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Pine Island Glacier and the Antarctic Peninsula, western Antarctica | Satellite Image (2016)
This image shows the Antarctic Peninsula in western Antarctica, with Pine Island Glacier in the lower left.
Pine Island Glacier, one the largest glaciers in western Antarctica, is the fastest thinning glacier in Antarctica, responsible for some 25% of Antarctica’s ice loss5. It loses an extraordinary 45 billion tonnes of ice to the ocean each year — equivalent to 1 millimetre of global sea level rise every eight years6. The ice loss is accelerating at an alarming rate. This single glacier contains about 52 centimetres of potential global sea level rise and is thought to be in the process of unstable retreat
Larsen C, Western Antarctica | Satellite Image (2013)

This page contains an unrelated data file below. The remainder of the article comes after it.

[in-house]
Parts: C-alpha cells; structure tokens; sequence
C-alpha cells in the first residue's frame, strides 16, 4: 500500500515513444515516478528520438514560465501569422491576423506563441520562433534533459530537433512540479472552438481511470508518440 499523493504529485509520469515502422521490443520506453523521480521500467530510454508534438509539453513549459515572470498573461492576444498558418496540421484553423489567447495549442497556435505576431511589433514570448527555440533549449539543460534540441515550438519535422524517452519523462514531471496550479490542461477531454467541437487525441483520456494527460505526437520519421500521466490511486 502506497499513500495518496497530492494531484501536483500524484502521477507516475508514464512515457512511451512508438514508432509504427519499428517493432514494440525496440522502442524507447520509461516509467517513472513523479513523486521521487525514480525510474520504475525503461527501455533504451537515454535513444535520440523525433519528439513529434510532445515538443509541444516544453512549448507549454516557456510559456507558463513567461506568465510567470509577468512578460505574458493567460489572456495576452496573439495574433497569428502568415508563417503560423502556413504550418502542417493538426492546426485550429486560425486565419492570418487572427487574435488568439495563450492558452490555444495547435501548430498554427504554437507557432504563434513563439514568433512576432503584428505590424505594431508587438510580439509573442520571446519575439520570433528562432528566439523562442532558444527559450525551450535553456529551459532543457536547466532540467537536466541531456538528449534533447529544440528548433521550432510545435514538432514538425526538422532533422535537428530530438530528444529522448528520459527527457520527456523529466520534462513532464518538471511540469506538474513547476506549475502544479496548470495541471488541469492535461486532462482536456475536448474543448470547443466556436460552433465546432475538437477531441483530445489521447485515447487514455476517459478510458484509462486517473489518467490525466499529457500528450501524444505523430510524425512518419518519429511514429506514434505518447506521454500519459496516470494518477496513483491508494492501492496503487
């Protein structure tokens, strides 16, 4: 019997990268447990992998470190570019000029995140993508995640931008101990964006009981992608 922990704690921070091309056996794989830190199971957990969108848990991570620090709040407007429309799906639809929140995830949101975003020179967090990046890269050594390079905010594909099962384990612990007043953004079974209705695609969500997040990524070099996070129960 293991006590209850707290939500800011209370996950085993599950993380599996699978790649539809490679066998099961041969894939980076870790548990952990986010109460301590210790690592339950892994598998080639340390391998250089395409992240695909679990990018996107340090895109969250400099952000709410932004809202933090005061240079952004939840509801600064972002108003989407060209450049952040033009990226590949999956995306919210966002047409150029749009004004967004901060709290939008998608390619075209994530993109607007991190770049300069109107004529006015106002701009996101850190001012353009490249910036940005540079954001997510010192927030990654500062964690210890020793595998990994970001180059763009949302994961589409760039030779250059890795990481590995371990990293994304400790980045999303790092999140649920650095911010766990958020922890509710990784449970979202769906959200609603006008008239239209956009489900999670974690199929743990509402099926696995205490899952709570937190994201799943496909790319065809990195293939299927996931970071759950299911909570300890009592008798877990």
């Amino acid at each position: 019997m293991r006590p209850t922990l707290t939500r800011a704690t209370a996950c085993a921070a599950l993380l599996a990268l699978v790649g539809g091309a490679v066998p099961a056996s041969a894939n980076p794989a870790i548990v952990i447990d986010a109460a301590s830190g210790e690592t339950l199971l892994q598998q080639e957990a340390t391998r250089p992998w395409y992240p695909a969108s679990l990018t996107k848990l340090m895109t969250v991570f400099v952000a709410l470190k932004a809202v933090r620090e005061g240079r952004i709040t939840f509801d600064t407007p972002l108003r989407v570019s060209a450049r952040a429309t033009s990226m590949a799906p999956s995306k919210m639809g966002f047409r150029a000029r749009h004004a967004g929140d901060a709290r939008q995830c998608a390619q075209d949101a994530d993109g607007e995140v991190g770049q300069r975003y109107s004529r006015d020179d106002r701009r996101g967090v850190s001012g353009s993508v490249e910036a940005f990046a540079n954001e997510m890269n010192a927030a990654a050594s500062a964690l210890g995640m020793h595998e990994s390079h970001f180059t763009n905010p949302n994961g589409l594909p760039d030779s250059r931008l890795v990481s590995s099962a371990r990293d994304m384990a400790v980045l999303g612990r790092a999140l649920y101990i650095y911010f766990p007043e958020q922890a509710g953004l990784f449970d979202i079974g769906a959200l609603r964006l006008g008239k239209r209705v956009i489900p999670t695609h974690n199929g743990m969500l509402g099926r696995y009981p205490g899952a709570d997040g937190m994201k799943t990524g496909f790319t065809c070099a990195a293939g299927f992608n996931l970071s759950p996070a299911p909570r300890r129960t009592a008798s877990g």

In July 2017, a giant iceberg, known as A68, measuring 5,800 square kilometres, broke free from the Larsen C ice field in western Antarctica. (To put it into perspective, Hong Kong Island is 80.5 square kilometres.) It is one of the largest icebergs ever recorded. This image shows what Larsen C looked like in 2013, with a large rift developing (centre of image).
5. NASA (2017). Pine Island Glacier Retreat, Antarctica. Retrieved from https://svs.gsfc.nasa.gov/30914
6. Mooney, C (2017, Sep 25). A key Antarctic glacier just lost a huge piece of ice — the latest sign of its worrying retreat. The Washington Post. Retrieved from: https://www.washingtonpost.com/news/energy-environment/wp/2017/09/25/a-key-antarctic-glacier-just-lost-a-piece-of-ice-four-times-the-size-of-manhattan/?utm_term=.904e10ac0031